AH, THE FUNKY, foolish, fickle world of Seattle restaurants. Not eight months ago, I reviewed two Lakewood neighborhood joints, Laughing Dog and the En Route Cafe. The former has since changed management (and improved its pastries, I'm happy to report); the latter—whose chef decamped a week after my review came out—has a new kitchen, a new owner, and a new name. Both Ways Catering Co.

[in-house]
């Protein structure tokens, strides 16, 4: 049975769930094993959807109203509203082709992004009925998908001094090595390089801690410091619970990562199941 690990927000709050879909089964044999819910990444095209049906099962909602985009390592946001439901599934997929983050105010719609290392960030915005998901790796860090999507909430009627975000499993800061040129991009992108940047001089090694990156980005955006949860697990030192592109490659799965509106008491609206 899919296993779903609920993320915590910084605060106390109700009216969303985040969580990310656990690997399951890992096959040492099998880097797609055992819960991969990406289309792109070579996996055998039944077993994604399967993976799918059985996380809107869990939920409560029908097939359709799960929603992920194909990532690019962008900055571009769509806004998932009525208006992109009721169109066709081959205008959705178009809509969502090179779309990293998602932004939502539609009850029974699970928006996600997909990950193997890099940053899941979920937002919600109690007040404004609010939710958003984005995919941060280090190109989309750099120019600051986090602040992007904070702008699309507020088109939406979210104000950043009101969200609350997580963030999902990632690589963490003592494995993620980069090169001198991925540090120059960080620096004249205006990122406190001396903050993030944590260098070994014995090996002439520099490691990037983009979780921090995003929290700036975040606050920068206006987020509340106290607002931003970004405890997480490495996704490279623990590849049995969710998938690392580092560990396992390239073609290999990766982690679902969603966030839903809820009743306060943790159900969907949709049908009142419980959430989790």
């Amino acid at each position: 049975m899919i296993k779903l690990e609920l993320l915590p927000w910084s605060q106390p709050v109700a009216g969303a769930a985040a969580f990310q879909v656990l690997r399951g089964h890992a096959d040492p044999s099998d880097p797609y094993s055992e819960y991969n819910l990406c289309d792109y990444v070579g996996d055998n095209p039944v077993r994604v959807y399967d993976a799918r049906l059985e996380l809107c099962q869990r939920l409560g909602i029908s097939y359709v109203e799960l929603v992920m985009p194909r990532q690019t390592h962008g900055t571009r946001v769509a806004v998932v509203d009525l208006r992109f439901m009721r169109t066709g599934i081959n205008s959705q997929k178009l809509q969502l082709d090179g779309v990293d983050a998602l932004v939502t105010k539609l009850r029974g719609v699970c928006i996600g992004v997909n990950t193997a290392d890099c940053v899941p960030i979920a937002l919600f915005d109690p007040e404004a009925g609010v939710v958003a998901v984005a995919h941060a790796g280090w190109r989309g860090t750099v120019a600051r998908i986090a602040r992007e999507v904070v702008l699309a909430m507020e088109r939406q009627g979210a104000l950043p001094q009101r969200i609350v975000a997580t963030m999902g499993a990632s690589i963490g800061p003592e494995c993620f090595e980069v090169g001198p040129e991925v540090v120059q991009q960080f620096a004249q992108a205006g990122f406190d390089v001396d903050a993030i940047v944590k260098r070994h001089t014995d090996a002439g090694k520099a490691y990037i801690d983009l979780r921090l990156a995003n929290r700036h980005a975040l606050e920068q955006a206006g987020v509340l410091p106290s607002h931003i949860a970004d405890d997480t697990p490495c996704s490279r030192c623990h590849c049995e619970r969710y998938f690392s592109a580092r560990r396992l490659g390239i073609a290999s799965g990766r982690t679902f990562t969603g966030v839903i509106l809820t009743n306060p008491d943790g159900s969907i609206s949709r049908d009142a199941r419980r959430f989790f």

4922 Genesee S, 722-5799 breakfast/brunch/lunch Tue-Sun 7am-2pm; dinner Wed-Sat 5-9pm AE, MC, V; beer and wine It's now called the Both Ways Cafe—a name you'll know if you've spent any time on the Columbia Street pedestrian overpass to the ferry downtown. Both Ways anchored that upstairs corner from 1989 to 1998, keeping commuters and downtown wage slaves in homemade soups and stews and baked pastas and flat-bread sandwiches and salads and assorted pastries. When owner/chef Richard Wall lost his lease, he scouted about for a new locale closer to his home. He found the old En Route space, industrialized up its kitchen, and honed his ambitions. The new place may be significantly smaller than the old Ways, but it aims higher, still serving breakfasts, lunches, and catered events but now, four nights a week, sit-down dinners, as well. How's it do? We popped in for a weekend breakfast and found the place briskly populated with runners and cyclists and families with strollers and other sundry folks from the 'hood, sharing pastries and chatting across the dining room. (Two oversized tables make fine communal spaces, ࠬa the old Surrogate Hostess.) We nibbled on a pecan sticky bun ($1.50) and an apple spice muffin ($1.45) and a fat wedge of cardamom coffee cake ($1.60), richly fragrant with that wonderful spice, and were favorably impressed with their freshness and flavor. The pastry case is loaded with like wonderments, all baked on premise: sour cream coffee cake, lemon bars, blueberry muffins, chocolate chip cookies, and more. Indeed, those breakfasts incorporating pastry impressed us most. French toast ($5.75), that day made of honey-wheat bread, was thick-cut and sweetly satisfying drenched in good maple syrup. An egg, cheese, and tomato sandwich tucked inside a buttermilk biscuit ($5.75) was tasty, but the sweet biscuit lent the lion's share of interest. A Spanish tortilla ($6.50) could have used a little more of that interest, with its admirable premise—an open-faced frittata made of eggs, potatoes, and cheddar, like the sort often found in tapas bars in Spain—not being quite flavorful enough, even with the accompanying salsa. This turns out to be a repeating refrain at the Both Ways. (Ditto the old Both Ways, if memory serves.) A meatless baked pasta putanesca ($6.50) at lunch featured olives, peppers, and onions yet still wanted interest—and salt. Salads, served gratis with dinners, are perfunctory tosses of greens with dressing. Sometimes, flavors are there, only in the wrong proportion. A golden wedge of baked spinach and sun-dried tomato polenta served in a pool of tomato sauce ($8.95) registered solely on the tart regions of the palate, leaving the dissatisfied diner picking idly through the bread basket. (Let it be restated that the pickings there are splendid.) ANOTHER CHALLENGE for this kitchen is keeping entr饳—many of which are stored for long periods in the refrigerator case—fresh. A slice of red pepper/chicken pizza ($6.50 with salad) was much too tough—a shame, since the flavors revealed it had once been perky. A poor boy sandwich ($8.50 with salad at dinner) with ham, lettuce, tomatoes, bacon, turkey, cheese, and Dijon was terrific, on nice caraway-crusted bread, but not warm, as billed. Neither was a scallop bisteeya ($8.95), a fascinating pastry-encased blend of scallops, spinach, pasta, lemons, and Middle Eastern spices. Plucked from the refrigerator case and warmed to order, it never got warm enough. It did feature wonderful flaky pastry however, with its exotic heritage revealing the reach of a clearly ambitious kitchen. Sometimes, the ambitions pay off. A dinner of cornmeal-breaded rockfish ($10) was mildly spiced and dandy, with fried potatoes. A dish of pesto garlic basil pasta ($8.95) was simple, fine, and garlicky. Split pea soup ($3.50 for a cup at dinner) was a savory, creamy triumph. (Ask what soups they have that day. Soups, Wall's proudest creations, aren't always posted.) A slice of quiche Lorraine ($8.95) was just fine, particularly—surprise, surprise—its ethereal crust. The moral? In this simple dining room, out of this hit-and-miss kitchen, you're safest with pastry. Don't expect servers to grant much guidance: On our visits, they've appeared mostly of the affable-with-the-customers-but-don't-know-much-about-food school of waiting. Lest this come across as a thumbs down, however, let me hasten to clarify that I'll be coming back to Both Ways without hesitation. It's one of those places that doesn't have perfect food because it's not about perfect food: It's about a pastry and a cup of coffee, a bowl of soup with a buttered roll and a glass of wine, enjoyed in a neighborhood that, so far anyway, truly enjoys it. Back to the food section.